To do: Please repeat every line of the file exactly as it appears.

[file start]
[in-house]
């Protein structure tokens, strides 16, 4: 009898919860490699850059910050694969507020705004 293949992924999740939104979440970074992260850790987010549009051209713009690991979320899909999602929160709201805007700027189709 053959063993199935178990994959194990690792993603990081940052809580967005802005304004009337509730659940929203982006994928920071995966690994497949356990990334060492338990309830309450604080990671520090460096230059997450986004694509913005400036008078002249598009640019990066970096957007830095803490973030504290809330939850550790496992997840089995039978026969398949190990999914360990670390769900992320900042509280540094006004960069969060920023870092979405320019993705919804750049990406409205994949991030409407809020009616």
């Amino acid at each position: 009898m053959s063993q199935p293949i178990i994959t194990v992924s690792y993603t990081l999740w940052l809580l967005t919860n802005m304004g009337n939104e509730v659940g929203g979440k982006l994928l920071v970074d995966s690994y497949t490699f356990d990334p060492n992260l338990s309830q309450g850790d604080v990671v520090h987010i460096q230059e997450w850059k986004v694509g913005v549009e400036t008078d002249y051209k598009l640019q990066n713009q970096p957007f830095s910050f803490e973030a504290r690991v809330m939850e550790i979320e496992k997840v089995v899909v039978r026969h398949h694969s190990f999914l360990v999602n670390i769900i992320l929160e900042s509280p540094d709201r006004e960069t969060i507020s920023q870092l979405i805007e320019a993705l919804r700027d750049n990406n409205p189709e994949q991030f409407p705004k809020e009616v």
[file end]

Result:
[in-house]
């Protein structure tokens, strides 16, 4: 009898919860490699850059910050694969507020705004 293949992924999740939104979440970074992260850790987010549009051209713009690991979320899909999602929160709201805007700027189709 053959063993199935178990994959194990690792993603990081940052809580967005802005304004009337509730659940929203982006994928920071995966690994497949356990990334060492338990309830309450604080990671520090460096230059997450986004694509913005400036008078002249598009640019990066970096957007830095803490973030504290809330939850550790496992997840089995039978026969398949190990999914360990670390769900992320900042509280540094006004960069969060920023870092979405320019993705919804750049990406409205994949991030409407809020009616």
């Amino acid at each position: 009898m053959s063993q199935p293949i178990i994959t194990v992924s690792y993603t990081l999740w940052l809580l967005t919860n802005m304004g009337n939104e509730v659940g929203g979440k982006l994928l920071v970074d995966s690994y497949t490699f356990d990334p060492n992260l338990s309830q309450g850790d604080v990671v520090h987010i460096q230059e997450w850059k986004v694509g913005v549009e400036t008078d002249y051209k598009l640019q990066n713009q970096p957007f830095s910050f803490e973030a504290r690991v809330m939850e550790i979320e496992k997840v089995v899909v039978r026969h398949h694969s190990f999914l360990v999602n670390i769900i992320l929160e900042s509280p540094d709201r006004e960069t969060i507020s920023q870092l979405i805007e320019a993705l919804r700027d750049n990406n409205p189709e994949q991030f409407p705004k809020e009616v």